The term “faking” or “fake playing” is a regular trade name familiar to producer, manager and performer are used with utmost naiveté. It is time that the musical public should realize the significance of the imposition. Playing to pictures is an art of itself. It is not in the class of concert work. It is altogether impressionistic, and might be called music of the future. The rapid transition of emotions in the pictures requires an immense repertoire, a lightning-like ability to play appropriate selections, to transpose without a flaw. Here is where the performer has an opportunity either to create something worthy and inspire his audience or to fall in a rut.
Duties of Player
He or she must not submerge the value of the picture; the music must remain an accompaniment, although an independent one—sometimes a mere obbligato. It must be an embroidered design around the picture on the screen. It must not take the attention of the audience away from the picture. It is the sauce piquante that brings out the flavor and yet aids digestion and assimilation of the idea. It should leave a sub-conscious impression. But it must be pure and unadulterated with musical ignorance, or it will form a dyspeptic musical taste that will have a bad effect on the future of American music.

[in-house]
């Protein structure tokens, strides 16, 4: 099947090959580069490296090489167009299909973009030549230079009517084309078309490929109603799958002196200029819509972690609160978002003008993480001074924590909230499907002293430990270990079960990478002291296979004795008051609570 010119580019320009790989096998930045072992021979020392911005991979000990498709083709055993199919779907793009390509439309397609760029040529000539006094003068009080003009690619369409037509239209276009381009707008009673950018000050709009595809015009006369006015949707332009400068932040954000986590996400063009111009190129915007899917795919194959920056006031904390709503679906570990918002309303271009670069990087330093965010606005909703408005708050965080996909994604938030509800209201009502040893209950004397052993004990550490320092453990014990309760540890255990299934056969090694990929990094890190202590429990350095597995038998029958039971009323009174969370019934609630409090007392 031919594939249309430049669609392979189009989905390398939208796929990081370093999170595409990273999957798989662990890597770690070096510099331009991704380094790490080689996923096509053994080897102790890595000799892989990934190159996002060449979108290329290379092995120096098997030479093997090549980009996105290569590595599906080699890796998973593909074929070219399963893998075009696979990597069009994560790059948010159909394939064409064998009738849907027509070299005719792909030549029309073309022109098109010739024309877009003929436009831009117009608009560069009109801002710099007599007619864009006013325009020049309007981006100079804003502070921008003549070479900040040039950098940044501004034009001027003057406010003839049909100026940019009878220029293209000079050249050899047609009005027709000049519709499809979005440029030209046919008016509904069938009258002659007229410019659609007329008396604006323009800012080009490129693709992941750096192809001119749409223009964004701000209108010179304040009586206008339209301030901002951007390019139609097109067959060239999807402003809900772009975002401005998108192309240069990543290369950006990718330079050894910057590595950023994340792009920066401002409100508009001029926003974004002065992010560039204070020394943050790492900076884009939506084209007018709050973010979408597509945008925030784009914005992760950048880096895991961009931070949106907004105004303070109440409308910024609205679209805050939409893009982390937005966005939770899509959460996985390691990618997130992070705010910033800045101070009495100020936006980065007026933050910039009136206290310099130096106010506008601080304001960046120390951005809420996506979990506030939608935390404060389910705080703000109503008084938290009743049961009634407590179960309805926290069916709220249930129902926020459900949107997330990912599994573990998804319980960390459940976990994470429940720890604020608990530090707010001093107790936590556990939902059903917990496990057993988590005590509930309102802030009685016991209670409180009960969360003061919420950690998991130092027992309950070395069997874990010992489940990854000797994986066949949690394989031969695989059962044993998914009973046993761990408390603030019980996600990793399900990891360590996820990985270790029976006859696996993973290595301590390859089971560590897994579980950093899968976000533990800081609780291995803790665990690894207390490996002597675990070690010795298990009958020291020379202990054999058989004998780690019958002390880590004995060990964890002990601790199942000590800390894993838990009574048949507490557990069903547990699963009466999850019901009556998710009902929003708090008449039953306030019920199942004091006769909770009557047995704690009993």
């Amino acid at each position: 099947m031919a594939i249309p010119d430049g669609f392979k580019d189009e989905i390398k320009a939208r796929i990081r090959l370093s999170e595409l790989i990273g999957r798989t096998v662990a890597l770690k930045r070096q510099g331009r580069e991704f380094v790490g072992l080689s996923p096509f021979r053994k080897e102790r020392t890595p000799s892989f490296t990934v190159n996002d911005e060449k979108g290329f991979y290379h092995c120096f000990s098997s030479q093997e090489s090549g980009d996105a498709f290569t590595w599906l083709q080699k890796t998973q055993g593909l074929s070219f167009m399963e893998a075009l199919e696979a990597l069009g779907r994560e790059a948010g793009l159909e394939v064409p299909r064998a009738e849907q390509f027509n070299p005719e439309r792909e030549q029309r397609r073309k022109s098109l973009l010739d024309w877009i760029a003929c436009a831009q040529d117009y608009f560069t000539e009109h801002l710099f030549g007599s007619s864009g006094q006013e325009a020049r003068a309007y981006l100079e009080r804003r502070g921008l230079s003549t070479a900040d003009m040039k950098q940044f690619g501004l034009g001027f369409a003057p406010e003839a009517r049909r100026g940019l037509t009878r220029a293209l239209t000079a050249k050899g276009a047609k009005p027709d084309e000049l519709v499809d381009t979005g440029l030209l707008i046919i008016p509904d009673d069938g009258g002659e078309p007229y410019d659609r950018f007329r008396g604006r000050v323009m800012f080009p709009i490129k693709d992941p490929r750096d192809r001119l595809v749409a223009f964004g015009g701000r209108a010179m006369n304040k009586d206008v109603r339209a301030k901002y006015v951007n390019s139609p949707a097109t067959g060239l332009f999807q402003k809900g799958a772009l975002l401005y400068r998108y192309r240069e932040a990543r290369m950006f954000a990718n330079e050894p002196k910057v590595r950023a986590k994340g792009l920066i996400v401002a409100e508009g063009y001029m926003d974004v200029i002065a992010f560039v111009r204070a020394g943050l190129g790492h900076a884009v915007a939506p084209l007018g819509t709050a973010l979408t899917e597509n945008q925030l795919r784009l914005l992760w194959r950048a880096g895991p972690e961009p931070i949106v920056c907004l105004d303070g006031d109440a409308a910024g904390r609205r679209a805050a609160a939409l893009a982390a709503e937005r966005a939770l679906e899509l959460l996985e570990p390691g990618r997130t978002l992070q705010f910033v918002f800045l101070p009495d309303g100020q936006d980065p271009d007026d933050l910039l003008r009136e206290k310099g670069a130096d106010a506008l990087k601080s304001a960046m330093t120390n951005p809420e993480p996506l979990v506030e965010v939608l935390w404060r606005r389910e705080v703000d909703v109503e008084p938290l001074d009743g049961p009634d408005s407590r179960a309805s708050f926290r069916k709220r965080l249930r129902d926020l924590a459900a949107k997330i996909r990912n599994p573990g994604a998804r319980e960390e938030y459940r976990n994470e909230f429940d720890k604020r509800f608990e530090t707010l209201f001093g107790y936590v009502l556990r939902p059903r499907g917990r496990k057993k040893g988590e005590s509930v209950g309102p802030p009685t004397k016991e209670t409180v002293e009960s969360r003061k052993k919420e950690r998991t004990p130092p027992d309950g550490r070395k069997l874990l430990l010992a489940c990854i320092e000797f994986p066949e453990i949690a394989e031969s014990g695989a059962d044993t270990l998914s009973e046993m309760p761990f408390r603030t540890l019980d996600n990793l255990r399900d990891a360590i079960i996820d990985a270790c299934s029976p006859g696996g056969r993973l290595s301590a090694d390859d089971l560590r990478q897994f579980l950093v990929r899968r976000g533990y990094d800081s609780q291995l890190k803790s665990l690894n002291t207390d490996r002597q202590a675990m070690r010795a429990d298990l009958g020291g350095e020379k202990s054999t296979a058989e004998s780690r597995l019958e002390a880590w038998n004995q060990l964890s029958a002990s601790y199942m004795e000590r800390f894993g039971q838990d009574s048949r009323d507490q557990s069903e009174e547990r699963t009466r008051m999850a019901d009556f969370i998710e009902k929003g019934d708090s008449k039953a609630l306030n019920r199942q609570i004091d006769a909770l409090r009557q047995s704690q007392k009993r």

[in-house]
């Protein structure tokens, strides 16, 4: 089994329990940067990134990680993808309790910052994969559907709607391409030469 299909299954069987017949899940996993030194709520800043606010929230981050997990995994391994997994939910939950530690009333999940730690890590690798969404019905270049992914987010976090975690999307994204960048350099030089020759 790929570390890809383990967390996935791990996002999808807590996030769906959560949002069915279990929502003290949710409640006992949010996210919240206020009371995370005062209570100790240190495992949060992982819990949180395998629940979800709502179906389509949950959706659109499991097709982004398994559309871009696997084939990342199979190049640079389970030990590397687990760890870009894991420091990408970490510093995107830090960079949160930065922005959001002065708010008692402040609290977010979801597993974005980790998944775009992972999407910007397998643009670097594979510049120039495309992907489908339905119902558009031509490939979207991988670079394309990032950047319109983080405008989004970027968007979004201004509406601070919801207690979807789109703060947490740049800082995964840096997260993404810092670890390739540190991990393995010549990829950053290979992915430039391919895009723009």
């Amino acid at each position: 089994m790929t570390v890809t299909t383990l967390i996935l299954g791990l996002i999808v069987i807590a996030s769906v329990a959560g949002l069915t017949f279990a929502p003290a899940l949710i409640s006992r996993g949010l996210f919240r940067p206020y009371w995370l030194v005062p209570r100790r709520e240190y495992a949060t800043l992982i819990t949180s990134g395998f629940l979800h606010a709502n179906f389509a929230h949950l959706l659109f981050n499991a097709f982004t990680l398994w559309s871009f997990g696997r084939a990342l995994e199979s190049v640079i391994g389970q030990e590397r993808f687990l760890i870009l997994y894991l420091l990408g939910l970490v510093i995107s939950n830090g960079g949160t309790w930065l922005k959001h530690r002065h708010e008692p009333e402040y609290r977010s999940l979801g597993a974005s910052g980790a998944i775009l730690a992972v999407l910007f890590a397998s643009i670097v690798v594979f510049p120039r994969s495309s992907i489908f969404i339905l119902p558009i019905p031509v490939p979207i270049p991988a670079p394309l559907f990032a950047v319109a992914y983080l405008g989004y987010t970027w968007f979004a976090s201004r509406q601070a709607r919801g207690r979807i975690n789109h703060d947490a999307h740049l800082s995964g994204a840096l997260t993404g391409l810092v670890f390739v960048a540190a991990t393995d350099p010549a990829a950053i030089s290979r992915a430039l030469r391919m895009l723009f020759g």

Our country is not yet populated entirely by Americans, or persons born in this country, but by an admixture from every country in the world. Our musical future is to be determined by these people. Our folk music will be made by them. The chosen few, comparatively speaking, who compose our contemporary musical world hold themselves aloof from hoipolloi. They do not condescend to discuss music with the ignorant